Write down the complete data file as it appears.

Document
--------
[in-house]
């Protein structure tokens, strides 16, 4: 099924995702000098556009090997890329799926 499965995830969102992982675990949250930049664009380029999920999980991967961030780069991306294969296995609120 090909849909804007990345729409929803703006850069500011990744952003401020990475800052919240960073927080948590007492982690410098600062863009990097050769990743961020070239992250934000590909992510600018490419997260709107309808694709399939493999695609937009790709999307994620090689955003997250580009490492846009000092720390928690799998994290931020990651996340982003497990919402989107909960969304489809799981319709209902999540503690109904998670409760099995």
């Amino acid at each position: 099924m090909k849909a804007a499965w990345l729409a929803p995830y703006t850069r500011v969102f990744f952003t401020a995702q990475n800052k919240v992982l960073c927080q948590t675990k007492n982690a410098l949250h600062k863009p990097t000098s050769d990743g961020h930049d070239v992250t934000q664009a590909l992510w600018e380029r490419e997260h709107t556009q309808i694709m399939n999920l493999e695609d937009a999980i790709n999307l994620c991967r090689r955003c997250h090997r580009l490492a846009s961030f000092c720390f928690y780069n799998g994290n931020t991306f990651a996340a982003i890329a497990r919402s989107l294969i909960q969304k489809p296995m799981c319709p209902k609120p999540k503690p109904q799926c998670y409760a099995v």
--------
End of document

[in-house]
């Protein structure tokens, strides 16, 4: 099924995702000098556009090997890329799926 499965995830969102992982675990949250930049664009380029999920999980991967961030780069991306294969296995609120 090909849909804007990345729409929803703006850069500011990744952003401020990475800052919240960073927080948590007492982690410098600062863009990097050769990743961020070239992250934000590909992510600018490419997260709107309808694709399939493999695609937009790709999307994620090689955003997250580009490492846009000092720390928690799998994290931020990651996340982003497990919402989107909960969304489809799981319709209902999540503690109904998670409760099995």
């Amino acid at each position: 099924m090909k849909a804007a499965w990345l729409a929803p995830y703006t850069r500011v969102f990744f952003t401020a995702q990475n800052k919240v992982l960073c927080q948590t675990k007492n982690a410098l949250h600062k863009p990097t000098s050769d990743g961020h930049d070239v992250t934000q664009a590909l992510w600018e380029r490419e997260h709107t556009q309808i694709m399939n999920l493999e695609d937009a999980i790709n999307l994620c991967r090689r955003c997250h090997r580009l490492a846009s961030f000092c720390f928690y780069n799998g994290n931020t991306f990651a996340a982003i890329a497990r919402s989107l294969i909960q969304k489809p296995m799981c319709p209902k609120p999540k503690p109904q799926c998670y409760a099995v």